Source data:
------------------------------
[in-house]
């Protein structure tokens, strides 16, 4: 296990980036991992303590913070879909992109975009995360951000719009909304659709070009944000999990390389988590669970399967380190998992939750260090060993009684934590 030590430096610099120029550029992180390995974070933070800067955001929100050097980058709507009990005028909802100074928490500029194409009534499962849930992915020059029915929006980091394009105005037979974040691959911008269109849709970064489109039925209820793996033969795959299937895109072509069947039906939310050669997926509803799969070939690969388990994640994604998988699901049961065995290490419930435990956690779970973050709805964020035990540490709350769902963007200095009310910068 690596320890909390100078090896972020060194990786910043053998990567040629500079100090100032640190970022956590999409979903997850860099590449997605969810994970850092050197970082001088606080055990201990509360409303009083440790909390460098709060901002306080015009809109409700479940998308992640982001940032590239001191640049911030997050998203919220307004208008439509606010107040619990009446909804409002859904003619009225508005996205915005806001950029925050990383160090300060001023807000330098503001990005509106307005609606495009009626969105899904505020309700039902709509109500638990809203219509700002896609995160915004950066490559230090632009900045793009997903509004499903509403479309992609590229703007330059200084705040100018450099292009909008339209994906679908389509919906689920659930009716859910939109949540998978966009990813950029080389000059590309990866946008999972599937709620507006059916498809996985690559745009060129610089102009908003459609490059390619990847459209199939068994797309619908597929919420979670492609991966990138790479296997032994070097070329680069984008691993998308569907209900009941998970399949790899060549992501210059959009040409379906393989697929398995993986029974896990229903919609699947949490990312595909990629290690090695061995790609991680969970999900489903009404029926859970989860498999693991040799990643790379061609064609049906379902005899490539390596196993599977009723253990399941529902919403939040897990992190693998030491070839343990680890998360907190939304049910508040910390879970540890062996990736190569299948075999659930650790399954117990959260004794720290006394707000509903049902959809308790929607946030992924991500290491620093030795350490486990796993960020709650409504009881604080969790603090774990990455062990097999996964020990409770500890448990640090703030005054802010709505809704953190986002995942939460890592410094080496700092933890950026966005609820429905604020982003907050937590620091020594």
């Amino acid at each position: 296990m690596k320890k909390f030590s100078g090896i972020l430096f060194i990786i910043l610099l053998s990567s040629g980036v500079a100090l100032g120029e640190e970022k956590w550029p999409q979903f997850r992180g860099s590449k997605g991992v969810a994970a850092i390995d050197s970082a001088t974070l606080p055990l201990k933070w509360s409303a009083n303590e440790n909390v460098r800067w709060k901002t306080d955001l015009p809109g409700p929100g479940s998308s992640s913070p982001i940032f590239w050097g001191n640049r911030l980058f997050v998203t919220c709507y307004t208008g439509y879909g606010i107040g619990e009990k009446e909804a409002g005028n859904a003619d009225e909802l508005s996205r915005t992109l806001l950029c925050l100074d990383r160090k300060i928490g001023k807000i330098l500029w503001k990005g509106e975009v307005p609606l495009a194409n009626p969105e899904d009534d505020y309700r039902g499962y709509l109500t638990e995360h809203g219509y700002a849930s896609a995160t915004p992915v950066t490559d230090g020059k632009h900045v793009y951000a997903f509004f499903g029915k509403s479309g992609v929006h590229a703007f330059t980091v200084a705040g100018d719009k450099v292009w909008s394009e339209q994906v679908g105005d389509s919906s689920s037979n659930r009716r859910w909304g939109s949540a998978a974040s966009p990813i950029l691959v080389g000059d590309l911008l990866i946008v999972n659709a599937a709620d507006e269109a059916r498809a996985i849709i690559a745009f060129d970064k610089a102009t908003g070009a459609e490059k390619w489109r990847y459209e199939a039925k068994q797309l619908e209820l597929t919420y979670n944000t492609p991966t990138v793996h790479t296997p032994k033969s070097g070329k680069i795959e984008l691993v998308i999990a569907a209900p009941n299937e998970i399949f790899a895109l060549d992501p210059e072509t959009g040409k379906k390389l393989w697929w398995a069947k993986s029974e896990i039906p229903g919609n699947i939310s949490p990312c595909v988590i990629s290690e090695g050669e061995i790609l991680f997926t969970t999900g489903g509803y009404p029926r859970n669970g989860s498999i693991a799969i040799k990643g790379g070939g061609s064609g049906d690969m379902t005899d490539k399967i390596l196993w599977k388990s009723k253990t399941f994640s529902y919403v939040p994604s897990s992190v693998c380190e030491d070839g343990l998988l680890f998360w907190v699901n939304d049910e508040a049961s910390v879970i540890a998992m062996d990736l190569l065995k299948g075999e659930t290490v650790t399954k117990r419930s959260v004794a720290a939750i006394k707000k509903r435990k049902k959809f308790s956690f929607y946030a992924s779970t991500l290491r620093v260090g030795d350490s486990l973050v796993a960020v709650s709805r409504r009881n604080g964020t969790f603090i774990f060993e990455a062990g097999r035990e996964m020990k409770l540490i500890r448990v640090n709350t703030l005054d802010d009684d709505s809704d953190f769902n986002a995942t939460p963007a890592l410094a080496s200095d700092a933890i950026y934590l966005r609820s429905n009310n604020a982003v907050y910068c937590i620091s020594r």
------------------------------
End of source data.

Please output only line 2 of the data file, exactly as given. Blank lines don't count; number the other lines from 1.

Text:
């Protein structure tokens, strides 16, 4: 296990980036991992303590913070879909992109975009995360951000719009909304659709070009944000999990390389988590669970399967380190998992939750260090060993009684934590 030590430096610099120029550029992180390995974070933070800067955001929100050097980058709507009990005028909802100074928490500029194409009534499962849930992915020059029915929006980091394009105005037979974040691959911008269109849709970064489109039925209820793996033969795959299937895109072509069947039906939310050669997926509803799969070939690969388990994640994604998988699901049961065995290490419930435990956690779970973050709805964020035990540490709350769902963007200095009310910068 690596320890909390100078090896972020060194990786910043053998990567040629500079100090100032640190970022956590999409979903997850860099590449997605969810994970850092050197970082001088606080055990201990509360409303009083440790909390460098709060901002306080015009809109409700479940998308992640982001940032590239001191640049911030997050998203919220307004208008439509606010107040619990009446909804409002859904003619009225508005996205915005806001950029925050990383160090300060001023807000330098503001990005509106307005609606495009009626969105899904505020309700039902709509109500638990809203219509700002896609995160915004950066490559230090632009900045793009997903509004499903509403479309992609590229703007330059200084705040100018450099292009909008339209994906679908389509919906689920659930009716859910939109949540998978966009990813950029080389000059590309990866946008999972599937709620507006059916498809996985690559745009060129610089102009908003459609490059390619990847459209199939068994797309619908597929919420979670492609991966990138790479296997032994070097070329680069984008691993998308569907209900009941998970399949790899060549992501210059959009040409379906393989697929398995993986029974896990229903919609699947949490990312595909990629290690090695061995790609991680969970999900489903009404029926859970989860498999693991040799990643790379061609064609049906379902005899490539390596196993599977009723253990399941529902919403939040897990992190693998030491070839343990680890998360907190939304049910508040910390879970540890062996990736190569299948075999659930650790399954117990959260004794720290006394707000509903049902959809308790929607946030992924991500290491620093030795350490486990796993960020709650409504009881604080969790603090774990990455062990097999996964020990409770500890448990640090703030005054802010709505809704953190986002995942939460890592410094080496700092933890950026966005609820429905604020982003907050937590620091020594």